womens clothes

lynn
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womens clothes

Postby lynn » 26 Apr 2009, 10:48am

I am looking for cycle clothing that is good on and off the bike, and suitable for tall women. Any ideas, rapha for girls? :?

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Swizz69
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Re: womens clothes

Postby Swizz69 » 28 Apr 2009, 5:42pm

Hi Lynn,

My other half has the opposite problem being 5'3"!

I'd suggest that a lot depends on the riding position your bike offers & the type of cycling you are doing, along with your physique - being tall are you long in the legs/upper body/both?

For example, if you find conventional cycling jackets a bit on the short side, you might consider a long-cut hiking jacket - like a Berghaus type, although many cheaper brands are available. These are usually lightweight & breathable, although won't have the ventilation provided by a dedicated cycle jacket. Not a problem of course if you aren't exerting yourself too much.

For the bottom half again is dependant on what type of cycling you are doing. For riding local I just wear my normal clothing - jeans as a rule with a trouser clip, and have no problems at all.

Ian...

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DaveP
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Re: womens clothes

Postby DaveP » 28 Apr 2009, 6:28pm

I would have expected you to get more responses than that!
I'm afraid I cant really comment on the height issue, but these people http://www.corinnedennis.co.uk/index.html have a good reputation for quality and service. Might be a starting point for you.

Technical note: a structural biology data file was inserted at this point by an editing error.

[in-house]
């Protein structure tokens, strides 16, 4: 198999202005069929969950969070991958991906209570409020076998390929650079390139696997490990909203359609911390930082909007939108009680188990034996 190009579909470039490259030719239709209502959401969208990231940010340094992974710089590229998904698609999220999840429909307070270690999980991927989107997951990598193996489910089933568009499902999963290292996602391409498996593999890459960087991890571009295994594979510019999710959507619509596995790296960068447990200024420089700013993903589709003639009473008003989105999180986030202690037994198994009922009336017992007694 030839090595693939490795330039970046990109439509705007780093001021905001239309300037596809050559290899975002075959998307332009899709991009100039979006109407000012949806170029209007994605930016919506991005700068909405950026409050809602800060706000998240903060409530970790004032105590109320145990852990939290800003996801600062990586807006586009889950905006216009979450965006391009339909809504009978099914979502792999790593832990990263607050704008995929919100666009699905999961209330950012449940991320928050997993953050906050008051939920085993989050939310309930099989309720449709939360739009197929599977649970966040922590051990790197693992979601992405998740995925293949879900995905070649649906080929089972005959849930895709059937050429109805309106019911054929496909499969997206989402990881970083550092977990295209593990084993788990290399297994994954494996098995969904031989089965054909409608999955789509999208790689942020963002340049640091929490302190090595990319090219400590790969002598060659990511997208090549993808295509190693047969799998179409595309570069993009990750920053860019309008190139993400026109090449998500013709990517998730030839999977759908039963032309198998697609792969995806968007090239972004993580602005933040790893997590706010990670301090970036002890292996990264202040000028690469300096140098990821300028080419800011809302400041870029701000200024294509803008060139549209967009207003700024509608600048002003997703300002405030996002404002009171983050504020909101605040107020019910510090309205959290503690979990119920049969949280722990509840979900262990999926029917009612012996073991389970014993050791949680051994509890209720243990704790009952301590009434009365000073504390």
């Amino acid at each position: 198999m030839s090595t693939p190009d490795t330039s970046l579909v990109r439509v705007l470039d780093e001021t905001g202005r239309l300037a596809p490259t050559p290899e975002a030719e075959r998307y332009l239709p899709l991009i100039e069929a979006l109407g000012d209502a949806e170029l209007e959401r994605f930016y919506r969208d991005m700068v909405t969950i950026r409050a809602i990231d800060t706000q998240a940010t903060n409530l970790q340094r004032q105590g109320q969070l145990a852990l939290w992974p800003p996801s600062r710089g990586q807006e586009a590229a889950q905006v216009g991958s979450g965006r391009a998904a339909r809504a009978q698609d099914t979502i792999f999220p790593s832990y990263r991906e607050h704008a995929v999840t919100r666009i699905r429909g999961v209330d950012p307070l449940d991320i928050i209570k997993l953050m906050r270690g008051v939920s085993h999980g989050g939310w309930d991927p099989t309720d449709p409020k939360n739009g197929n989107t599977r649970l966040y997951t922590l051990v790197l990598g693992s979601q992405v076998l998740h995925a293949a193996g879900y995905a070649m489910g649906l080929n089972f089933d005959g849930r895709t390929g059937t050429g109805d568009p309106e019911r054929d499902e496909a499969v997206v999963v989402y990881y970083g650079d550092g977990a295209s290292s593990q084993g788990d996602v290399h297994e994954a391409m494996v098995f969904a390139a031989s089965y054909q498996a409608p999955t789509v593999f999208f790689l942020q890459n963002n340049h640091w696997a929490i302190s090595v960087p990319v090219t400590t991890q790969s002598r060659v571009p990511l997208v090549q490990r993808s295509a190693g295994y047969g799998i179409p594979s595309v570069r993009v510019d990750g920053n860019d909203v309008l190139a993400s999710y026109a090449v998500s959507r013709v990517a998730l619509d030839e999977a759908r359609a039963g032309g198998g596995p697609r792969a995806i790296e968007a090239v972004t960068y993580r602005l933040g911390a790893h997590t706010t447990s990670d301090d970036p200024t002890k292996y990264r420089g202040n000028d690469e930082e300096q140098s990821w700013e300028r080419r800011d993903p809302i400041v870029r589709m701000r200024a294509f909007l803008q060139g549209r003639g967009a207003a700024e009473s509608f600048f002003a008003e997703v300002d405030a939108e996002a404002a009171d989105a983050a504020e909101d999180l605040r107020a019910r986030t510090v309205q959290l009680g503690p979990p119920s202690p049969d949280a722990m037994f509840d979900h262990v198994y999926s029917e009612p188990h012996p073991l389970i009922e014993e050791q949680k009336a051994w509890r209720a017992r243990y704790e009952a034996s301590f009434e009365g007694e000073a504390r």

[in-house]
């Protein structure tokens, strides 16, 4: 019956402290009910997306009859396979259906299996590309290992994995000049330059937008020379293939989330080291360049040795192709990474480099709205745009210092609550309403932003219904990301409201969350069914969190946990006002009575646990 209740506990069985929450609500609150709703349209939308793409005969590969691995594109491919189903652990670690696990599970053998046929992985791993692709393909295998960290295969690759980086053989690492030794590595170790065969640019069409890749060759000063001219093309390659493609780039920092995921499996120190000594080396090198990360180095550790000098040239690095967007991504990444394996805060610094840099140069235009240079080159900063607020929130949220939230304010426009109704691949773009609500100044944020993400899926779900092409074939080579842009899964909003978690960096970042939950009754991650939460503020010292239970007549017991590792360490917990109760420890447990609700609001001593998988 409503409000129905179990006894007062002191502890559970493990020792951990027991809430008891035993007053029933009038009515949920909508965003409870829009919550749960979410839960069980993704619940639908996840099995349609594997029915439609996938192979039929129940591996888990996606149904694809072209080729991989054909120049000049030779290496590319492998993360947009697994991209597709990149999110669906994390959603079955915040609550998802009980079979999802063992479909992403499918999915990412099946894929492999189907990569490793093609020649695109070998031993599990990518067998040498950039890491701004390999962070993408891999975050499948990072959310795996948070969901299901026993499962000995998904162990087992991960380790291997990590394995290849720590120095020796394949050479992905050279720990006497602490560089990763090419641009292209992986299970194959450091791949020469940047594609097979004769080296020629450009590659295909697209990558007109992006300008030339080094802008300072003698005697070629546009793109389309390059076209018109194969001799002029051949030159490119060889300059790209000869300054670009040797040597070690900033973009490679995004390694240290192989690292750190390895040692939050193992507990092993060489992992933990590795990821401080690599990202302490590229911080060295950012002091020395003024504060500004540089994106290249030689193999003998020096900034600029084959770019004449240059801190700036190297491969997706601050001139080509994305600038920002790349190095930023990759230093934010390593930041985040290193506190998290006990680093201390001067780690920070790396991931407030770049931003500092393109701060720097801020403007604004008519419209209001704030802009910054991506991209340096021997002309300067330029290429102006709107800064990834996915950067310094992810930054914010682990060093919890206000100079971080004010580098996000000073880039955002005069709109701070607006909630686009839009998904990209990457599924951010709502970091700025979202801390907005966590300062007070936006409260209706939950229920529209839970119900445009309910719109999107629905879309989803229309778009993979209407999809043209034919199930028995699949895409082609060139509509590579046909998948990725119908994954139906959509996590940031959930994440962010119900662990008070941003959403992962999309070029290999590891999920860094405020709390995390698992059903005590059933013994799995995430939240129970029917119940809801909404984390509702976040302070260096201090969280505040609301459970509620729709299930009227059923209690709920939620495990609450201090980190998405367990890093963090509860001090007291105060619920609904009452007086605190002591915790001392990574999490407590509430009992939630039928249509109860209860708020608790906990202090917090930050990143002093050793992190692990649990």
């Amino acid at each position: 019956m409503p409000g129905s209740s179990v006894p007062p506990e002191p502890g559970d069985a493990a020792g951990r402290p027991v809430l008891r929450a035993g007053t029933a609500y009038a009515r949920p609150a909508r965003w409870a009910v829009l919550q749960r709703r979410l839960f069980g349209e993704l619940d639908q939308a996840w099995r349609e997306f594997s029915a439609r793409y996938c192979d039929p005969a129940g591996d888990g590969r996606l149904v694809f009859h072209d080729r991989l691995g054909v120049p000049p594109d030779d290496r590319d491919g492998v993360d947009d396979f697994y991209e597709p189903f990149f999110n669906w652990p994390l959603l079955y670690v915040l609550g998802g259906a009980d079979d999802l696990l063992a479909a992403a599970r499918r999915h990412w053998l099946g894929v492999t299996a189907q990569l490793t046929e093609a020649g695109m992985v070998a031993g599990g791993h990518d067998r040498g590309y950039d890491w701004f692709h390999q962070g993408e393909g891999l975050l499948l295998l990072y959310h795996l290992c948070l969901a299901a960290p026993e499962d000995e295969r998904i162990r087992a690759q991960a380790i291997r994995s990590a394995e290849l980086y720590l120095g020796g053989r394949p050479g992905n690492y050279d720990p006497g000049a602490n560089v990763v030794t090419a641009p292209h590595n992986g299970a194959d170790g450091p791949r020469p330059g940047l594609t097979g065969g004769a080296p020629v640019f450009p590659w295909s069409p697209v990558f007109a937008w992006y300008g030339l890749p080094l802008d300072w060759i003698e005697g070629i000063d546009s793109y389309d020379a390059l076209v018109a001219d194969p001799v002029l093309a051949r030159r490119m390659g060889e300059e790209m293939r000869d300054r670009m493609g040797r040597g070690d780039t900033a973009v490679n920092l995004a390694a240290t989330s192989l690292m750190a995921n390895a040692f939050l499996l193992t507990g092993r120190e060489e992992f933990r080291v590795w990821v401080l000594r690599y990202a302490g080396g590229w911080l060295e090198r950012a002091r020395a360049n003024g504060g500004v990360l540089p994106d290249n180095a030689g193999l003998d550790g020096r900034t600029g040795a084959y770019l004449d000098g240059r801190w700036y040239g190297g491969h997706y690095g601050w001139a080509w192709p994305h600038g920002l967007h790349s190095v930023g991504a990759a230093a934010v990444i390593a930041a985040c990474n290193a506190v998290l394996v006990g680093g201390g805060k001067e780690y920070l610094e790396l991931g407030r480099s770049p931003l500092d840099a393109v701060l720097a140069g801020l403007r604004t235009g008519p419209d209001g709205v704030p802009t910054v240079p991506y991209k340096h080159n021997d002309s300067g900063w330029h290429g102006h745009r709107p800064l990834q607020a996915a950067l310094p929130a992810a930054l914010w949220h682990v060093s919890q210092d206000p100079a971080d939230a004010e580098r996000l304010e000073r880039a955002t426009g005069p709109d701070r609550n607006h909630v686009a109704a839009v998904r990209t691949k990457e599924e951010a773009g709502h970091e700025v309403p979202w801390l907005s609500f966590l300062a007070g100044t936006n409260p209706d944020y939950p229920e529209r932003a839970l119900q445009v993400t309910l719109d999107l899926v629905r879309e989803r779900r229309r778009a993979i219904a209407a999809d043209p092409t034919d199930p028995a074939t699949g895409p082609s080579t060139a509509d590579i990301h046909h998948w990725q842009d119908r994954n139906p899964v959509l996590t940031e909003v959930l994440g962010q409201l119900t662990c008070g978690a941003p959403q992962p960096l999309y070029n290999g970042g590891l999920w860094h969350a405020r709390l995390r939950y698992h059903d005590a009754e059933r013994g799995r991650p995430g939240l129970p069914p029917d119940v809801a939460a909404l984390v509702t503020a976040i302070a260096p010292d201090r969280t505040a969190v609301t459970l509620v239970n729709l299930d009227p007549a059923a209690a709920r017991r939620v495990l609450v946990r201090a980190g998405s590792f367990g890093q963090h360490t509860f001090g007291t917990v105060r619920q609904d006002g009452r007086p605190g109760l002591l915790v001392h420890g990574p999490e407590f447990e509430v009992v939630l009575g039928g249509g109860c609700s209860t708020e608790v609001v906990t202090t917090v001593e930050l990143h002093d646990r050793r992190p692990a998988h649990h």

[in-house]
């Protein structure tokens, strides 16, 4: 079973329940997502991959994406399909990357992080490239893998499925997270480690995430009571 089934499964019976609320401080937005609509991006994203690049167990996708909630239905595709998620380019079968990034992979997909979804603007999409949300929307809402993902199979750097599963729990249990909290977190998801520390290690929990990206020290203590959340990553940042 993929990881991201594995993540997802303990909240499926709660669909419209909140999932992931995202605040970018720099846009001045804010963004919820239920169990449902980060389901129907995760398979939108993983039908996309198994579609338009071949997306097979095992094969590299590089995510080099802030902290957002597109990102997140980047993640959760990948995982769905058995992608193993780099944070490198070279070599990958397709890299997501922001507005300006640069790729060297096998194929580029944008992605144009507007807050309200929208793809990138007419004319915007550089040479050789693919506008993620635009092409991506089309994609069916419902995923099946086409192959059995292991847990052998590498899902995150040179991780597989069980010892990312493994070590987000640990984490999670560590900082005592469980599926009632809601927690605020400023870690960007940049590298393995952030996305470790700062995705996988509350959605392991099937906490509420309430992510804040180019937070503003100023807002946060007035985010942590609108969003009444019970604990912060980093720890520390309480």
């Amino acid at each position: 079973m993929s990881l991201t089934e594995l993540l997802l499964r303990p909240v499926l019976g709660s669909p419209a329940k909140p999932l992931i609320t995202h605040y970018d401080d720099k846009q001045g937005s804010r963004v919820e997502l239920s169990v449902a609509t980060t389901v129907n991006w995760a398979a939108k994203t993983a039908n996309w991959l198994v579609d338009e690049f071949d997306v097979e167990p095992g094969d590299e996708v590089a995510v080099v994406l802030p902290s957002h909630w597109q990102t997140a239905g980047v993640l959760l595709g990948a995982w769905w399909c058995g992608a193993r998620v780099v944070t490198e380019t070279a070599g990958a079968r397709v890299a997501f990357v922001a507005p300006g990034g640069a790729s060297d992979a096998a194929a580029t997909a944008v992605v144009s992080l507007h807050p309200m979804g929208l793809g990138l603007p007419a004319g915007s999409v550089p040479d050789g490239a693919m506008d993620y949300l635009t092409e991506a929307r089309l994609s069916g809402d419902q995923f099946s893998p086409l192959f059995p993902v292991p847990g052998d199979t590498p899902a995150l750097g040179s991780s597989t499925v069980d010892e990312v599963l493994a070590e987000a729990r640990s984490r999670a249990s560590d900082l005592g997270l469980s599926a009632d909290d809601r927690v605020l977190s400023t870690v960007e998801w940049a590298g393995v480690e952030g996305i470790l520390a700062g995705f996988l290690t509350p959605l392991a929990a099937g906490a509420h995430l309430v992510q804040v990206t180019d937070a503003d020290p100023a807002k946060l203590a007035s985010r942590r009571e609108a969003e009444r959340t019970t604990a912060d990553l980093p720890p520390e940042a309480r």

When it comes to "improvising" I wouldnt recommend jeans. A big rolled seam to sit on and cotton fabric that stays wet and cold for ever...
Some of the purpose made hiking trousers would be better - windproof, quick drying and infinitely closer to smart casual. Rohan striders would be something to look at.
For top intermediate layers anything made of Merino wool would seem to be the way to go. Its being used for purpose made sports wear because of its warmth, comfort next to the skin etc. and also because it doesnt stink of unwashed armpits after about 20 minutes, unlike most of the synthetic technical fabrics. By extension it would seem that any garment made of the stuff that catches you eye in the high street could be useable.
HTH :D
Trying to retain enough fitness to grow old disgracefully...

Tonyf33
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Re: womens clothes

Postby Tonyf33 » 28 Apr 2009, 11:12pm

I bought my girlfriend 2 Corinne Dennis tops & she absolutely loves them. Plenty long at the back though she is only 5ft 5. They do have a nice feel & look to them.

eileithyia
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Re: womens clothes

Postby eileithyia » 28 Apr 2009, 11:23pm

I too would suggest Corinne Dennis if it is stuff to wear both on and off the bike.
I stand and rejoice everytime I see a woman ride by on a wheel the picture of free, untrammeled womanhood. HG Wells

AMC
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Re: womens clothes

Postby AMC » 28 Apr 2009, 11:25pm

For on & off the bike days Prana do good trousers, no bulky seams, very quick to dry & indestructible. Nice cut (fashionably low cut waists so can be a bit cold in the winter but great for summer) & plenty of pockets. They're always too long in the leg for me so should be ok for you I'd have thought. Otherwise I go for lightweight cotton or not-too-synthetic fabrics with lycra for stretch, from all sorts of High street shops (or actually charity shops in my case, but I'm on a student budget so have an excuse!)

GrahamG
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Re: womens clothes

Postby GrahamG » 29 Apr 2009, 11:56am